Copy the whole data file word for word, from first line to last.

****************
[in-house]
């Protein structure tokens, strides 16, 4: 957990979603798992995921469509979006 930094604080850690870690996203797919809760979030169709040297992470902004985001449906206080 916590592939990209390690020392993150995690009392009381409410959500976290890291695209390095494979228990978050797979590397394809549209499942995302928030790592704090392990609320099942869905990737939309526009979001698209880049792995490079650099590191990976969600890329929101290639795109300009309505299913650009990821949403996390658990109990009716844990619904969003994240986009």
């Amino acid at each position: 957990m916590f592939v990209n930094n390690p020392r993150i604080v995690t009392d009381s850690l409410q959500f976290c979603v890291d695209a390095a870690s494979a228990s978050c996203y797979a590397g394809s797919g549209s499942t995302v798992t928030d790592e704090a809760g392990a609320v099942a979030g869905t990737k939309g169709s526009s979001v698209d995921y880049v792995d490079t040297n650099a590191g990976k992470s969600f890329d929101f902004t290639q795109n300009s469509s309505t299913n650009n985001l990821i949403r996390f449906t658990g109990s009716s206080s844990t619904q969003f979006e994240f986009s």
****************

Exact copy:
[in-house]
């Protein structure tokens, strides 16, 4: 957990979603798992995921469509979006 930094604080850690870690996203797919809760979030169709040297992470902004985001449906206080 916590592939990209390690020392993150995690009392009381409410959500976290890291695209390095494979228990978050797979590397394809549209499942995302928030790592704090392990609320099942869905990737939309526009979001698209880049792995490079650099590191990976969600890329929101290639795109300009309505299913650009990821949403996390658990109990009716844990619904969003994240986009």
């Amino acid at each position: 957990m916590f592939v990209n930094n390690p020392r993150i604080v995690t009392d009381s850690l409410q959500f976290c979603v890291d695209a390095a870690s494979a228990s978050c996203y797979a590397g394809s797919g549209s499942t995302v798992t928030d790592e704090a809760g392990a609320v099942a979030g869905t990737k939309g169709s526009s979001v698209d995921y880049v792995d490079t040297n650099a590191g990976k992470s969600f890329d929101f902004t290639q795109n300009s469509s309505t299913n650009n985001l990821i949403r996390f449906t658990g109990s009716s206080s844990t619904q969003f979006e994240f986009s």